Jump to content

Scientific Golfer

Member
  • Content Count

    37
  • Joined

  • Last visited

Community Reputation

18 Good

Profile Information

  • Handicap:
    3
  1. I mentioned the issues in the beginning of the original post, but to reiterate: In the early part of backswing the club gets flat, laid off (whatever you choose to call it). At the top of the swing the the club is deep behind me and crosses the line (and often goes past parallel). On the way down the body (torso and hips) are way ahead of the arms and club, and the arms are dragged by the slow moving body. At impact the spine is very right side tilted, the right/back arm is very bent and cramped into the body with the body turned more open then it should be at impact. All these flaws lead to s
  2. Growing up I spent a lot of time copying the way Jack Nicklaus and Greg Norman setup and swung. I was very much a hoverer of all clubs, but after years of studying and using other methods I got into a habit of grounding my clubs. There are a lot of benefits to hovering, and your post makes me think it would benefit me to go back to the hovering style using focus and repeation to I grain them again.
  3. I don't get where you got the idea that your angle of attack and downswing are too shallow, and even more so that they are causing you fat and thin shots. I can post slow motion swings of Rory Mcilroy and Sergio Garcia with similar shaft positions to you on the downswing. If anything I'd say (like some of the others that posted) that posture changes are what is causing you problems. They aren't drastic, but over all it looks like your legs have some overactive movement during the backswing (which causes the posture to change), that your back foot gets off the ground sooner than necessary on th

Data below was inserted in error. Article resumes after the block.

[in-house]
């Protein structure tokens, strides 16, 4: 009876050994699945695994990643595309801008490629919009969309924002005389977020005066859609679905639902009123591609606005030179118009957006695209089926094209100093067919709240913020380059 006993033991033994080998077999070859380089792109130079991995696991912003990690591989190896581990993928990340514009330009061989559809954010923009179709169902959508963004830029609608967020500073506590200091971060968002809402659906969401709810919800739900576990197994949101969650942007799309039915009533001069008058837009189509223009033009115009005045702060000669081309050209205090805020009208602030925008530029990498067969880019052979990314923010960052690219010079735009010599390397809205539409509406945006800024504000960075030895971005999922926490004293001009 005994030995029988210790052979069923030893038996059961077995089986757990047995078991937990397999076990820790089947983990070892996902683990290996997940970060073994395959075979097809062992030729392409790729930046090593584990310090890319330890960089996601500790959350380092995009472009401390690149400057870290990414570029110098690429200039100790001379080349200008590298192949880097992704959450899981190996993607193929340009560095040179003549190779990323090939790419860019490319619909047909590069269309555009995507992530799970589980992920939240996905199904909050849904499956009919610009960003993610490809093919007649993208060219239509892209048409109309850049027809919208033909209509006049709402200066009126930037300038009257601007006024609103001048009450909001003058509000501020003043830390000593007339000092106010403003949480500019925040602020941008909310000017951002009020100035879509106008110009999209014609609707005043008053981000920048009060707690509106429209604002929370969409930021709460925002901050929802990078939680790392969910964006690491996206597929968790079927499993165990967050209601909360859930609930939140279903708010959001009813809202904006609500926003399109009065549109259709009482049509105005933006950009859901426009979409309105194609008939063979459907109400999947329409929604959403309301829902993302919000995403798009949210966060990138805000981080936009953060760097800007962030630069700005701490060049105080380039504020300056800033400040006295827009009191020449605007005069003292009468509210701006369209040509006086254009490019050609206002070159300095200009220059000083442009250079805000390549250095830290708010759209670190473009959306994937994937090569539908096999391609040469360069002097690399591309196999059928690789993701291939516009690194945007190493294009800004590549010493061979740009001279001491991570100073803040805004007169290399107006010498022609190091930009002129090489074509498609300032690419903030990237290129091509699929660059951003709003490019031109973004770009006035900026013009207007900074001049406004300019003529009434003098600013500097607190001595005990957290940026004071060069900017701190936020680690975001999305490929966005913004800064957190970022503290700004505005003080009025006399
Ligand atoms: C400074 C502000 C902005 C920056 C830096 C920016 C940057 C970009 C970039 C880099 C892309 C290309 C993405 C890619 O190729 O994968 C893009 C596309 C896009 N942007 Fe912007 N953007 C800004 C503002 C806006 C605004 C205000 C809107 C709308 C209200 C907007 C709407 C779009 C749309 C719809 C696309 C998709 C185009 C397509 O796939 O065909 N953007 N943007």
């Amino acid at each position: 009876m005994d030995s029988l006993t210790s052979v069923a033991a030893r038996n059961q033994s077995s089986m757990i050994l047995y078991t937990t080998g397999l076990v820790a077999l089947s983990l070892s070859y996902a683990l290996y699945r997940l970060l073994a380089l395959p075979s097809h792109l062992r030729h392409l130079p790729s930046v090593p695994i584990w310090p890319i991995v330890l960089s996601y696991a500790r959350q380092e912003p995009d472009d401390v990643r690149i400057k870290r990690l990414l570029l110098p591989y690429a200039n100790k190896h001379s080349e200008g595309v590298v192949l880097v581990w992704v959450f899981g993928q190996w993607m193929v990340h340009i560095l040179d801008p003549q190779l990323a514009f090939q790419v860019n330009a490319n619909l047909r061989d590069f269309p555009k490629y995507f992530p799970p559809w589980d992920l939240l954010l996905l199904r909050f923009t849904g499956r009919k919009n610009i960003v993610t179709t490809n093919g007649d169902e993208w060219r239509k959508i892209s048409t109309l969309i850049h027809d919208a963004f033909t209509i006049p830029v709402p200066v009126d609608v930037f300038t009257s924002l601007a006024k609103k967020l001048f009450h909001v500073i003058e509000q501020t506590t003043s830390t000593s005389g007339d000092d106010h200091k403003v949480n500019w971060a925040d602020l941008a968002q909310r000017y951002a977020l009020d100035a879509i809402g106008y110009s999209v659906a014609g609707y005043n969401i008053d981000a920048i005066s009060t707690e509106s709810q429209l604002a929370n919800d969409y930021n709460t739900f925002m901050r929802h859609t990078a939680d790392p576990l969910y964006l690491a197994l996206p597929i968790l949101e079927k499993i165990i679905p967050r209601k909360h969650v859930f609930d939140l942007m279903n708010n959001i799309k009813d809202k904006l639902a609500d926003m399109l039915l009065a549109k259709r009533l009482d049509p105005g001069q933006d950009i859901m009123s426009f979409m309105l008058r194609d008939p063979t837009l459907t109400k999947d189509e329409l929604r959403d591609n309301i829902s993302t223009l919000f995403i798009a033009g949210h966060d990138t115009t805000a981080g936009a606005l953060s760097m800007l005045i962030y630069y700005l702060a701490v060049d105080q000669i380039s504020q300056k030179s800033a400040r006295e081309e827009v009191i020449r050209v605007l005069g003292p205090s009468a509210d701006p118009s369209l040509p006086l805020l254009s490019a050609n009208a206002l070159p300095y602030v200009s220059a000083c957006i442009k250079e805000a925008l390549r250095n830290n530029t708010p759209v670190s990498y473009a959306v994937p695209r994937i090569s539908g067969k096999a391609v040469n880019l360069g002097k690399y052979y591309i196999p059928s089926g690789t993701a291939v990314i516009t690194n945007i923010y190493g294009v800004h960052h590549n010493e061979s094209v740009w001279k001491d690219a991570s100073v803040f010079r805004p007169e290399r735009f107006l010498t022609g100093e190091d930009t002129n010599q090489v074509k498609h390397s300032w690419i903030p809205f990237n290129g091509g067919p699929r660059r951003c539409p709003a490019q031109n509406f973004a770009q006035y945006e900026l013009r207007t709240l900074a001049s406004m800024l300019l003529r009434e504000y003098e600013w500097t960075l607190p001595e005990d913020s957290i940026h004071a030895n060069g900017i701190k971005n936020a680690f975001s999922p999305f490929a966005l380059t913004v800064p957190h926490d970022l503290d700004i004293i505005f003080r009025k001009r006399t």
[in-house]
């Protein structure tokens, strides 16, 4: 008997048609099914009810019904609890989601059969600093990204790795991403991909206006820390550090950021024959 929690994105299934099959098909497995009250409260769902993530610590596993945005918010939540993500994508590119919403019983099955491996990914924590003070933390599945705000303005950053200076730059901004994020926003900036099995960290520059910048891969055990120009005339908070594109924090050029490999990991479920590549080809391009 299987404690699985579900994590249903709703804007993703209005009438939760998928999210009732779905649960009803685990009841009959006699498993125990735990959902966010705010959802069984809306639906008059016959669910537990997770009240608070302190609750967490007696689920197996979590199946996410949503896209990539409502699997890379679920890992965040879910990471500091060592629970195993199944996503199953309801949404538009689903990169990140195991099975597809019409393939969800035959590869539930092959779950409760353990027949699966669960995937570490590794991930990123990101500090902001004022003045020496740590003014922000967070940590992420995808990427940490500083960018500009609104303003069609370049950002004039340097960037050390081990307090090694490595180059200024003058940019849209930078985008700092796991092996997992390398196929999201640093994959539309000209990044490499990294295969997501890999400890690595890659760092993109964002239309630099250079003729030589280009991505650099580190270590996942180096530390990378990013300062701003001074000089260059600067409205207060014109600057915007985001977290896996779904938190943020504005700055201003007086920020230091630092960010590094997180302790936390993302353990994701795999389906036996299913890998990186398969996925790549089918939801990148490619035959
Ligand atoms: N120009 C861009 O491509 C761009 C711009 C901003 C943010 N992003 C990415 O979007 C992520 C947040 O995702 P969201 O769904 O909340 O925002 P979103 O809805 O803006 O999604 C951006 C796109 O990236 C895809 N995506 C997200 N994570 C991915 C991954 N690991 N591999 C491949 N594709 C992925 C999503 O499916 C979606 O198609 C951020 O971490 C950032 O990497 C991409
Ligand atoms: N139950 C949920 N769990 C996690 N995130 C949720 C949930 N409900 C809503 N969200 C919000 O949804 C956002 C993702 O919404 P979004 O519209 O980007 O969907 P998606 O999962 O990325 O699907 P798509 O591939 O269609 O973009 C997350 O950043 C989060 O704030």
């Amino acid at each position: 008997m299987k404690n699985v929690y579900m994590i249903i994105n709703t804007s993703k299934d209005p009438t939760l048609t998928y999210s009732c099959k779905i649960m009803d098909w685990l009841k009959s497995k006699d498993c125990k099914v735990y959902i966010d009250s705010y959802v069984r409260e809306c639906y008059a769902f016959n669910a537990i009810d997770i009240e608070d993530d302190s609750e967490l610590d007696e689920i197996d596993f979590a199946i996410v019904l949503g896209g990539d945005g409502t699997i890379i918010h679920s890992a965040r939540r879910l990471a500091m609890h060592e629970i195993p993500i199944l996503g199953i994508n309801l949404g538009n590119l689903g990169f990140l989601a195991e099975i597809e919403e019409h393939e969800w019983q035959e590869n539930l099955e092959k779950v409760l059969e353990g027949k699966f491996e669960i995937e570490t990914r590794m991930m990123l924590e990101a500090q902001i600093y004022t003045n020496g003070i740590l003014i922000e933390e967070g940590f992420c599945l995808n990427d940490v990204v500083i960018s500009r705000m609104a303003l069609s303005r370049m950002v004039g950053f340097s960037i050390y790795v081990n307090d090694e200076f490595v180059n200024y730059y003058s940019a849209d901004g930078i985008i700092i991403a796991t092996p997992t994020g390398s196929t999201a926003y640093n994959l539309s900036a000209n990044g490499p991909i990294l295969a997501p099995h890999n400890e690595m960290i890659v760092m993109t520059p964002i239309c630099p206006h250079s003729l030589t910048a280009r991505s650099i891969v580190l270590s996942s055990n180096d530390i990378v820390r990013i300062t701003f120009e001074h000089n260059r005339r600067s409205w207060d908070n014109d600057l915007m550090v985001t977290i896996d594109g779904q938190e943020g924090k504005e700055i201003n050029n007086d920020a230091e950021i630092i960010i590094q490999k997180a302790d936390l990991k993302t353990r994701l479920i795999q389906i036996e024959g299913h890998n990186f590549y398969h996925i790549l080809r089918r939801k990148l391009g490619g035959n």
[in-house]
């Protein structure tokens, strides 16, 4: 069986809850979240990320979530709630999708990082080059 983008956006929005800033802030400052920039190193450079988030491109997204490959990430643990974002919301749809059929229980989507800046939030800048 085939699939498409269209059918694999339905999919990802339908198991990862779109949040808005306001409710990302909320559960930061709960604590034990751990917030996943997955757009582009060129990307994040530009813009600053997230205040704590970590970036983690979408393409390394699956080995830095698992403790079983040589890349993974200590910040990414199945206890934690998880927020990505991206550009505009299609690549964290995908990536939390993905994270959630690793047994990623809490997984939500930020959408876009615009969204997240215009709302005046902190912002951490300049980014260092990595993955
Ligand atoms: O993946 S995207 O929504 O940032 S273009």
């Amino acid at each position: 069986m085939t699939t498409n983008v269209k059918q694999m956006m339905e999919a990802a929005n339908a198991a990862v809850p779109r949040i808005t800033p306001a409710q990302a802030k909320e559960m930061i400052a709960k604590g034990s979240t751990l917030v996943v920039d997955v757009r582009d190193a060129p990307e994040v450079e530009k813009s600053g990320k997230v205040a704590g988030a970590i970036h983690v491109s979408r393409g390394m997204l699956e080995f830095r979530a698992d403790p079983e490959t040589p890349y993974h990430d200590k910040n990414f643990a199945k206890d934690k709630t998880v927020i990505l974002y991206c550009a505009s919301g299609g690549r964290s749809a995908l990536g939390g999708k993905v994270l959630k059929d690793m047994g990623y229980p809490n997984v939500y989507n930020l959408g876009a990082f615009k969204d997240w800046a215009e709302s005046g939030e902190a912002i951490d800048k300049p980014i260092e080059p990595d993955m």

4. Thanks for coming on here and chatting with us. I used to be a master club fitter for a company, and it was disappointing to hear many of the misconceptions and myths people had when it came to golf equipment and fittings. I think people on this forum could really benefit from dispelling some of the misconceptions and myths out there. I'd say dispel any myths or misconceptions you guys encounter on a regular basis, or that you think people would really benefit from having explained. If nothing pops straight to mind how about touching on things the following misconceptions I've hear